By Richard Hamilton
BBC News, Sale, Morocco
Donations from online readers have helped a family in Morocco find somewhere to live after seven years living in a public toilet.
Readers of an article on the BBC News website in June were so moved by the story of Aze Adine Ould Baja, his wife Khadija and their three children, that they donated more than $2,000 (£1,000).
Aze Adine Ould Baja says he wants to buy a home for his family
The family is now renting a new flat with the money they have received and hope to buy their own house in the future.
"I don't think we would have survived if it had not been for the money," Mr Baja told me.
"We had been thrown out of the toilet by the authorities and I had lost my job as the attendant there. I want to thank all the people who gave money, may God bless them and give them a place in heaven."
His wife Khadija said the experience had restored her faith in human nature.
"Because of this, we now know that charitable people still exist in the world," she said.
"We never thought we would receive anything," she told me, "but now we have an apartment that is clean, has water, electricity and even a toilet!
"We thank God we are living in a place like this and not in the public lavatories, where we lived among rats and mice."
About 10 years ago their youngest daughter was kidnapped, and the family spent all their money getting her back.
This identity card shows 'toilets' as an official address
No longer being able to afford their flat, the family moved into the public lavatories in Sale near Rabat, where Mr Baja worked as the attendant.
They thought it would be just a temporary measure because the local authority promised them somewhere else to live, but seven years later those promises had still not become reality.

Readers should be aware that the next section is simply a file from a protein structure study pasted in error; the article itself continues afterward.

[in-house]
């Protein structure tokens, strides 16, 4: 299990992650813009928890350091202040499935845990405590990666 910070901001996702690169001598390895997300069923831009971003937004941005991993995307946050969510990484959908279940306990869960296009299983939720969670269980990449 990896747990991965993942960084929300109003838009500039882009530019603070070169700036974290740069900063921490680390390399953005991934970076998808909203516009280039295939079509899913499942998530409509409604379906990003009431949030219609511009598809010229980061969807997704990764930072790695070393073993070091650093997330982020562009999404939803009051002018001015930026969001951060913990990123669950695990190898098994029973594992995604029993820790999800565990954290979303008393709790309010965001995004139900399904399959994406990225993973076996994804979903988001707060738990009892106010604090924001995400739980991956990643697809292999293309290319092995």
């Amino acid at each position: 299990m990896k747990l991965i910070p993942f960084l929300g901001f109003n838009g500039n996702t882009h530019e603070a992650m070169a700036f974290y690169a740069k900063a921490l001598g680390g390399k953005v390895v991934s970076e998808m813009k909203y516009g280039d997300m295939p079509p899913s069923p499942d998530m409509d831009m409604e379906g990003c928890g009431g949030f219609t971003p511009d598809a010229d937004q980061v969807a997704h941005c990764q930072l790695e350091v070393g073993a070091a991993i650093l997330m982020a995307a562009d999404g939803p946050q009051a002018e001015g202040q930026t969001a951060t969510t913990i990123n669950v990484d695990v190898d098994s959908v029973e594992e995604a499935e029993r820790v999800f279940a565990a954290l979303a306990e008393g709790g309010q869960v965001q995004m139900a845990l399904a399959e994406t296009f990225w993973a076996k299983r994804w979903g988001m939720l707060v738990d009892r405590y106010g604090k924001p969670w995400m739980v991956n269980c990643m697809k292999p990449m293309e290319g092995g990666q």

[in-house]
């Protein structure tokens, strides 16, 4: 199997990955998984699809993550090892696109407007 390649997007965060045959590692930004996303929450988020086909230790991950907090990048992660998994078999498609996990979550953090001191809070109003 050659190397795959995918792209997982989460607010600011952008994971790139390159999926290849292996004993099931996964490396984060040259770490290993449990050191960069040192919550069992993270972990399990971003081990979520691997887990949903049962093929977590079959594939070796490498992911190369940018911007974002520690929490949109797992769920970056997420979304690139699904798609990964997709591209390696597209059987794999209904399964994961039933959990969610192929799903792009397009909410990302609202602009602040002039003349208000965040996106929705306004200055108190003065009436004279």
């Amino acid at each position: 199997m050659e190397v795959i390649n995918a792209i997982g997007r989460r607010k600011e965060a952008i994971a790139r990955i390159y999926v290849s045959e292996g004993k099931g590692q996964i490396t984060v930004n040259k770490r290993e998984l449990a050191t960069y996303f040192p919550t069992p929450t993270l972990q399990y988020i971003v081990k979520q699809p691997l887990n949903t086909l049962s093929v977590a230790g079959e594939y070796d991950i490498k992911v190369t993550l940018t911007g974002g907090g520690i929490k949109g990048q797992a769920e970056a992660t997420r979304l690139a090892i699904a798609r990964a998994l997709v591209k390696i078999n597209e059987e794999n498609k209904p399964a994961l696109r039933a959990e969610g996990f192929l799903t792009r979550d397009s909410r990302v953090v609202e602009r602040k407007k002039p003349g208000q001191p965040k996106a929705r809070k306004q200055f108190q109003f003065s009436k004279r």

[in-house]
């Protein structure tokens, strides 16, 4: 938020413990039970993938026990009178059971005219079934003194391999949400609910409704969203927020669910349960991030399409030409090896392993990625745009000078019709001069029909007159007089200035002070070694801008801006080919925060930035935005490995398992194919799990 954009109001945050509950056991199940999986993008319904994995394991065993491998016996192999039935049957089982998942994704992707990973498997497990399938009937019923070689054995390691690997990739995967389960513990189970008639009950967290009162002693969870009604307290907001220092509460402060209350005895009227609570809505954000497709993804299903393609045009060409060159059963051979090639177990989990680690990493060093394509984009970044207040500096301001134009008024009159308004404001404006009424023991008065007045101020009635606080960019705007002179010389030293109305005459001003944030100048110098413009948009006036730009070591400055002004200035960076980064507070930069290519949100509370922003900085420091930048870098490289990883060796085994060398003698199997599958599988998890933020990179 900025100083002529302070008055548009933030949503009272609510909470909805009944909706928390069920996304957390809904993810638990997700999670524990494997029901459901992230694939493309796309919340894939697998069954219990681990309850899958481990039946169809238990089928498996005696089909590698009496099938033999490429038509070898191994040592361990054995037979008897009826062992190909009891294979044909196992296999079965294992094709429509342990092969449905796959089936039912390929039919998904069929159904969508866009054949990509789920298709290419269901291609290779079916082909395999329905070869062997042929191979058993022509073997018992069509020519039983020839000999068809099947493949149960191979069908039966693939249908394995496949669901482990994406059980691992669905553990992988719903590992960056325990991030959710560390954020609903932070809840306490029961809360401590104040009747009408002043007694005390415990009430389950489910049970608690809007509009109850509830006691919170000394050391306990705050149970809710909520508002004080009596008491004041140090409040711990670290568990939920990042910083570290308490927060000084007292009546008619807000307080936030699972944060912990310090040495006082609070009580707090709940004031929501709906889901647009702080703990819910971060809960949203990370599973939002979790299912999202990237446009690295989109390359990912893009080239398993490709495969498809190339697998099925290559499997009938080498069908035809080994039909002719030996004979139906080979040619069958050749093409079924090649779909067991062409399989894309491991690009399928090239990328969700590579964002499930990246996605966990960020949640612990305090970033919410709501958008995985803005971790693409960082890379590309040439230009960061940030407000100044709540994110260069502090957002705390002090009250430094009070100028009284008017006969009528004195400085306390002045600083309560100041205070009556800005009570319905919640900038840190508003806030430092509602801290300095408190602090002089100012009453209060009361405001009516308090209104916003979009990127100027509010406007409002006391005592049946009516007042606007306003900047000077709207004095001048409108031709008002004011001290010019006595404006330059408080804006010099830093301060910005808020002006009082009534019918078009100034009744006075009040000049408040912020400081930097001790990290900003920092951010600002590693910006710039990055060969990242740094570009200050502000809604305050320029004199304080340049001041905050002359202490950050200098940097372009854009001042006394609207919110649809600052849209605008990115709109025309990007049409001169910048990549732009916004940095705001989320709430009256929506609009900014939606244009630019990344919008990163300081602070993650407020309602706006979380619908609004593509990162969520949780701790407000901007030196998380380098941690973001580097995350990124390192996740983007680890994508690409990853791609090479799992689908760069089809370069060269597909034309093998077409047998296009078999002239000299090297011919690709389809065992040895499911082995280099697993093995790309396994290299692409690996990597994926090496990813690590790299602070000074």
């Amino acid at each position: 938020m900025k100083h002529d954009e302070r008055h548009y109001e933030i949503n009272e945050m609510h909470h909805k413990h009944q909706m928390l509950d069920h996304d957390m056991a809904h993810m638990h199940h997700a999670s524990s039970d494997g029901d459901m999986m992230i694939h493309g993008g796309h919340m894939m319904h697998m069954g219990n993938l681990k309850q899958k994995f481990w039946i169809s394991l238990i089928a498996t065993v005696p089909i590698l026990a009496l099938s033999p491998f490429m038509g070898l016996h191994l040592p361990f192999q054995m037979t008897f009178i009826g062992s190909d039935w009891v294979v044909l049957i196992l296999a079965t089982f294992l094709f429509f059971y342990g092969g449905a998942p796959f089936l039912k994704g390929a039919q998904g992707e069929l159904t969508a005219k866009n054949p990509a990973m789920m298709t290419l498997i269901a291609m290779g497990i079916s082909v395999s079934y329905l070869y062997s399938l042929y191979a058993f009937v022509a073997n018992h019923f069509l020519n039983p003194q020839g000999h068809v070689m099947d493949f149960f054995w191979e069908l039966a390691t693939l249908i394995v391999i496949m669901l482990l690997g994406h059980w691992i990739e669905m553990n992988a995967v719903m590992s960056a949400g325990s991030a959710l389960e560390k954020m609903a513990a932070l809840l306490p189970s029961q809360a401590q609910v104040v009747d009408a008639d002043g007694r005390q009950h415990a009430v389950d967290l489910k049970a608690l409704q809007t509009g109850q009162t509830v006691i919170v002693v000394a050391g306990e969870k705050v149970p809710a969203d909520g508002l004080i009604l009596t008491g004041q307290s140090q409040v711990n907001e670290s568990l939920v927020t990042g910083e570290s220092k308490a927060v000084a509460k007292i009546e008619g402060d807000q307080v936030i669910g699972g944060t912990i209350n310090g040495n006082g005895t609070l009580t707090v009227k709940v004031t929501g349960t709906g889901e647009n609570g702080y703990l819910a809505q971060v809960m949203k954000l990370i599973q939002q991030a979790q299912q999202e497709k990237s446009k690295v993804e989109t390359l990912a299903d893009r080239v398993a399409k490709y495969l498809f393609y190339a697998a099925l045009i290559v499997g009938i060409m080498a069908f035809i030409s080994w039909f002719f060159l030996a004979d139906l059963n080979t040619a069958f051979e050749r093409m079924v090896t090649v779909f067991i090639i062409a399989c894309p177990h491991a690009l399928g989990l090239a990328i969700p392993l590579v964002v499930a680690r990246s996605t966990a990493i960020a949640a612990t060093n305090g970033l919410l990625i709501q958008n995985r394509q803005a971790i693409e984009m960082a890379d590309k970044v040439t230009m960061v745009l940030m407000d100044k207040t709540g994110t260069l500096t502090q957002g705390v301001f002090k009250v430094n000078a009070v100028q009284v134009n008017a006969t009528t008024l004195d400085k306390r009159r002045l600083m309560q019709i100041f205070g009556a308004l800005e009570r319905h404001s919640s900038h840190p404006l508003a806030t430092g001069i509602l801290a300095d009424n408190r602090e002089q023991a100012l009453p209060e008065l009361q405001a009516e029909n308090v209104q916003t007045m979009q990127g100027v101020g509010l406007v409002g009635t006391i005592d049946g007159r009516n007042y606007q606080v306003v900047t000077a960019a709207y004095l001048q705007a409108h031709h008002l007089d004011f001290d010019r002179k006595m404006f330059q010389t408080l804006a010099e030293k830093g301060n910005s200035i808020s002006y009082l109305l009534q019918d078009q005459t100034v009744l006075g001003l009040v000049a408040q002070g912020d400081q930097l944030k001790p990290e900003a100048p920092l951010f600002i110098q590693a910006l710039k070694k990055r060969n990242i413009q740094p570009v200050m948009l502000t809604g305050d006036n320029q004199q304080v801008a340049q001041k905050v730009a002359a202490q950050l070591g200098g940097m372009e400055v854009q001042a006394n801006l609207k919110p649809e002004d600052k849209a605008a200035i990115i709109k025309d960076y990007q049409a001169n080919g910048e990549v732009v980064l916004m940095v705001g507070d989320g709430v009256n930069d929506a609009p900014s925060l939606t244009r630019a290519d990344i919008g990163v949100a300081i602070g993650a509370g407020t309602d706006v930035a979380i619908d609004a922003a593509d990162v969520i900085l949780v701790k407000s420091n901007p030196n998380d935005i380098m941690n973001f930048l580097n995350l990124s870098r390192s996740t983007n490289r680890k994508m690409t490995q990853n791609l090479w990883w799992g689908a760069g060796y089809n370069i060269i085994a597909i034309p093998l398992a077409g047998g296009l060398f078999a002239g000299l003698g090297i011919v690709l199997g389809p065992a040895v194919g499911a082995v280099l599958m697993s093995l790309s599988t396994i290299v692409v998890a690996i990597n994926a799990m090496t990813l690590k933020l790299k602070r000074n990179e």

In fact the authorities even issued them with identity papers that gave their official address as "Toilets, Sale".
When the family told their story to a local newspaper the authorities evicted them from the lavatories and blocked it up with concrete.
But after they read about the plight of the Baja family on the BBC website, hundreds of people from as far afield as the United States, Britain and Kuwait sent emails expressing concern.
"I have been unemployed for quite some time now," wrote one reader, "but I have a roof over my head now and would like the same thing for the Baja family."
"It is a shame for the whole world that innocent people have to live under such horrible conditions," wrote another.
And yet another correspondent said: "Brother, I pray your troubles will pass soon. Please pray for me and my family too. Wa Salaam."
Deposit on home
Dozens of people have now sent donations via the money transfer service, Western Union. More money is still coming in.
Mr Baja plans to get a job working as a car park attendant or selling snacks on the beach at Sale.
He also wants to buy his own house using money he has received as a deposit.
"Living in the toilet was a nightmare that we have woken up from," he said.
"It was like a dark cloud or a fog passing in front of our eyes. When you have no job, no house and cannot provide for your family, you are not a real human being," he added, "but now I am a human being again."